If you’ve worked with data for any length of time, you’ve come across the Comma-Separated Values (CSV) format. Its simplicity and ubiquity make CSV an extremely popular way for organizations to exchange data both internally and externally. While many programs can’t read or write Excel spreadsheets, almost anything can read and write CSVs, and a human can open a CSV file in any text editor and understand roughly what it contains.
Despite this ubiquity and ease of access, CSV is a wretched way to exchange data. The CSV format itself is notoriously inconsistent, with myriad competing and mutually-exclusive formats that often coexist within a single dataset (or, if you’re particularly unlucky, a single file). Exporting a dataset as a CSV robs it of a wealth of metadata that is very hard for the reader to reconstruct accurately, and many programs’ naïve CSV parsers ignore the metadata reconstruction problem entirely as a result. In practice, CSV’s human-readability is more of a liability than an asset.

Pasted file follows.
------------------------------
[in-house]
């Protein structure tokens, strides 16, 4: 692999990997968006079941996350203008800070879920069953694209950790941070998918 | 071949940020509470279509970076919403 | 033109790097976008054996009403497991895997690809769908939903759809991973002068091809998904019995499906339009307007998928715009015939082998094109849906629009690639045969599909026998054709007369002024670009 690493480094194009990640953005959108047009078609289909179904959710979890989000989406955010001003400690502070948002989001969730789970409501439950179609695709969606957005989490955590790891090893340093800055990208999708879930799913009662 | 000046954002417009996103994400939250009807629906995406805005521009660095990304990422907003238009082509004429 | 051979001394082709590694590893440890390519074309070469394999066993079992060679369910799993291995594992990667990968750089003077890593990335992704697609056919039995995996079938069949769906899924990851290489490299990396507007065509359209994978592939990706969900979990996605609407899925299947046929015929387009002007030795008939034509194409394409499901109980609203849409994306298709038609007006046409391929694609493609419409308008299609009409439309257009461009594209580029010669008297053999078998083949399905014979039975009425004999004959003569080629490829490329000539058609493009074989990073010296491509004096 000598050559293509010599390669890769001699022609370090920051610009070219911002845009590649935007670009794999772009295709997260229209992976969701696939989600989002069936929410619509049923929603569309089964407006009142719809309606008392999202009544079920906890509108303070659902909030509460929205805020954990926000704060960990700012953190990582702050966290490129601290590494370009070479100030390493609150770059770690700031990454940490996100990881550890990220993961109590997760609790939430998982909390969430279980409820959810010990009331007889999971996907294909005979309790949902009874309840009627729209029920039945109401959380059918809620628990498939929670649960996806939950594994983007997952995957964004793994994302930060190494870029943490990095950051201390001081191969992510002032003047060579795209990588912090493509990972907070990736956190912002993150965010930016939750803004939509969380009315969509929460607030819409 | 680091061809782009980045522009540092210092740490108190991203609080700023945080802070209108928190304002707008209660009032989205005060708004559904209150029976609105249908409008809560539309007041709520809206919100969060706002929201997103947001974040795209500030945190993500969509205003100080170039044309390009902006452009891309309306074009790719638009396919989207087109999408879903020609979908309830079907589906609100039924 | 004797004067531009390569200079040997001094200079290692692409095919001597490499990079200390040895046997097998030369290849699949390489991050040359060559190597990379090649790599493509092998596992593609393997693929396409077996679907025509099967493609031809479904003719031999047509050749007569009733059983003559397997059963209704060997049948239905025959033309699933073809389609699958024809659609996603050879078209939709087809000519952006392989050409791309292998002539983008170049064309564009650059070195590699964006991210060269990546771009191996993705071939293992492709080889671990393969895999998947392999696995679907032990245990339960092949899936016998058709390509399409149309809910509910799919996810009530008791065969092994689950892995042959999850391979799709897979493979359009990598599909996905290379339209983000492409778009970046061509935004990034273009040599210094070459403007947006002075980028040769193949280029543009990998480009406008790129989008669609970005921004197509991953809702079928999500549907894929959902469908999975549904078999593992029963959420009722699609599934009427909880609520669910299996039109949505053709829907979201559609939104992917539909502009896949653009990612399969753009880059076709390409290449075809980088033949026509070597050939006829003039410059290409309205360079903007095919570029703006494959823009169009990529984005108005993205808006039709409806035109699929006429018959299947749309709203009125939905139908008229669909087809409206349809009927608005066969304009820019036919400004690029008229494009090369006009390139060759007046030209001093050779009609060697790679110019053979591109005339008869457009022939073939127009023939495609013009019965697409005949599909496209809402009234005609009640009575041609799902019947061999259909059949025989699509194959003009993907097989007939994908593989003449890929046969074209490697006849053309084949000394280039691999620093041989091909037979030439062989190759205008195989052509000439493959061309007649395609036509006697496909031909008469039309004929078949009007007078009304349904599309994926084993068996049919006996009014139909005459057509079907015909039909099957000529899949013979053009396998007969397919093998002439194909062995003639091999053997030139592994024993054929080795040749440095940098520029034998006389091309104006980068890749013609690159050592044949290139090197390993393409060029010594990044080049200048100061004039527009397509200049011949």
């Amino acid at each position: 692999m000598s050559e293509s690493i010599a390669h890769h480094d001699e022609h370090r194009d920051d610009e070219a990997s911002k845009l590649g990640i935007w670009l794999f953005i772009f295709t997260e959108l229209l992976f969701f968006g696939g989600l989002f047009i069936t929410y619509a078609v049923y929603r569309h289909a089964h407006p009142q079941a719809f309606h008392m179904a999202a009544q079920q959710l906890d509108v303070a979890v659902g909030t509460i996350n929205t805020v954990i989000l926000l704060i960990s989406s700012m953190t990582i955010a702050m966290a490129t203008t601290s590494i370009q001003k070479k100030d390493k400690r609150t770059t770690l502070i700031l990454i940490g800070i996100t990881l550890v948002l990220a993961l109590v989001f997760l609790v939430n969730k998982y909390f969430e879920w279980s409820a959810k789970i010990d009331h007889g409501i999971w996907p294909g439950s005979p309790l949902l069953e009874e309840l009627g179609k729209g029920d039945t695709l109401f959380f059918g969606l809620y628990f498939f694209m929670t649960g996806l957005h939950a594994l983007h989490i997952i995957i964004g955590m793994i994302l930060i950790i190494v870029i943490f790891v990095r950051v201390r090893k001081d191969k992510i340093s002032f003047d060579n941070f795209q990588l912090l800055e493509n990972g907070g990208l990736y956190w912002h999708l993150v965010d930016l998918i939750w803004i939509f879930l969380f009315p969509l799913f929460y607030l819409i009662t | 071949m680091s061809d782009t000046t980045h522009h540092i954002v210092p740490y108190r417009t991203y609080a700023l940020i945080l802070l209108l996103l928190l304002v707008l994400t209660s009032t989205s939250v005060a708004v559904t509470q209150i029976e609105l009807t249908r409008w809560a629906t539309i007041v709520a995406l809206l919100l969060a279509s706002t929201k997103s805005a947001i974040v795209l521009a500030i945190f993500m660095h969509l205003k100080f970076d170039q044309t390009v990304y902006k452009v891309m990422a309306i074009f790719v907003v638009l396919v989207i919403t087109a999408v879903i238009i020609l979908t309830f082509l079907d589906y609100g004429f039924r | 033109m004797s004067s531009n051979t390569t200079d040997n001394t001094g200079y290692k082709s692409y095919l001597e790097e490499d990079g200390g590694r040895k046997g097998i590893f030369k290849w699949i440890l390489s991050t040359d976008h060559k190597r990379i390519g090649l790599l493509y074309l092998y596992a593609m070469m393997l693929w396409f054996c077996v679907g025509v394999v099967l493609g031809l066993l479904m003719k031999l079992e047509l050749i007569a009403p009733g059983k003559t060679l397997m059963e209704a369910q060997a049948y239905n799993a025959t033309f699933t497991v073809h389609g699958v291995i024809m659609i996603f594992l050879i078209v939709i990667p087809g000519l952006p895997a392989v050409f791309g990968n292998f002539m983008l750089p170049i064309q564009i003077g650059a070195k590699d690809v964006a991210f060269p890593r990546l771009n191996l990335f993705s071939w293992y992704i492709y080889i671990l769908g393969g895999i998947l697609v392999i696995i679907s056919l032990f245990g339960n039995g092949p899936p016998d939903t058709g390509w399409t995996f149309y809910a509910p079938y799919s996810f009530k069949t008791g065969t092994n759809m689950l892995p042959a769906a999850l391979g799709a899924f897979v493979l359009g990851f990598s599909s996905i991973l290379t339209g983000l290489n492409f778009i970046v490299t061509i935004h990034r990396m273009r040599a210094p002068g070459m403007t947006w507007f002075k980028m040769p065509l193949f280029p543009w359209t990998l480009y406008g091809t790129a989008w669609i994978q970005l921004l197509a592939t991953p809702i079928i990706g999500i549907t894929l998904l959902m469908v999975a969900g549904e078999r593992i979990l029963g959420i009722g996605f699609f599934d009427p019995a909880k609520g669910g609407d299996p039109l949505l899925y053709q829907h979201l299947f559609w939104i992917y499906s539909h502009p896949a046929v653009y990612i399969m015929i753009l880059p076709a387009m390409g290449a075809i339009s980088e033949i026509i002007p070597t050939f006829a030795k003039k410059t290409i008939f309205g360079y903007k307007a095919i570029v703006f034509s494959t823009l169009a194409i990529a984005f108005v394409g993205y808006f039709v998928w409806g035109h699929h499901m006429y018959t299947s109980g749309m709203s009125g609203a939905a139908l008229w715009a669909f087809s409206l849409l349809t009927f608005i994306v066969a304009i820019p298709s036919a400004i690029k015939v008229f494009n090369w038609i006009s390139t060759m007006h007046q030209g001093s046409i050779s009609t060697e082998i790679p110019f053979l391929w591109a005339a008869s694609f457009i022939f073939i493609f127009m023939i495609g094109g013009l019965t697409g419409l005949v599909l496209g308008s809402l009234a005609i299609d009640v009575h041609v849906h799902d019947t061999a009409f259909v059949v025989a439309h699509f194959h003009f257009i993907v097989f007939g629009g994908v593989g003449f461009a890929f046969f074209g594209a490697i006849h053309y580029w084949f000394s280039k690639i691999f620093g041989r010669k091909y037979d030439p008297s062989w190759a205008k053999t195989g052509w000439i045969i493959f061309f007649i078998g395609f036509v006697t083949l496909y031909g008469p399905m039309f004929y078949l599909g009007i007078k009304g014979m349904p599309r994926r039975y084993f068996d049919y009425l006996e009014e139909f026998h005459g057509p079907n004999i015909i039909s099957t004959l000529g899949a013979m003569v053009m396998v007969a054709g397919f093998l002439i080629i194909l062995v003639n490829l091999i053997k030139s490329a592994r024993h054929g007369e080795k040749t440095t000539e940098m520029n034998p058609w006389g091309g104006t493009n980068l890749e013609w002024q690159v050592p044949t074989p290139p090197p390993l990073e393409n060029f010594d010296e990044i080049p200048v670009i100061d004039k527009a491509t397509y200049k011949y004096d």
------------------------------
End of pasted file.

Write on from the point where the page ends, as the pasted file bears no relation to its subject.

CSVs often begin life as exported spreadsheets or table dumps from legacy databases, and often end life as a pile of undifferentiated files in a data lake, awaiting the restoration of their precious metadata so they can be organized and mined for insights. Much of the job of data preparation products is restoring the metadata lost when a spreadsheet is exported as a CSV. The world has lost a mind-boggling amount of time and information to CSV’s imprecision and under-specification.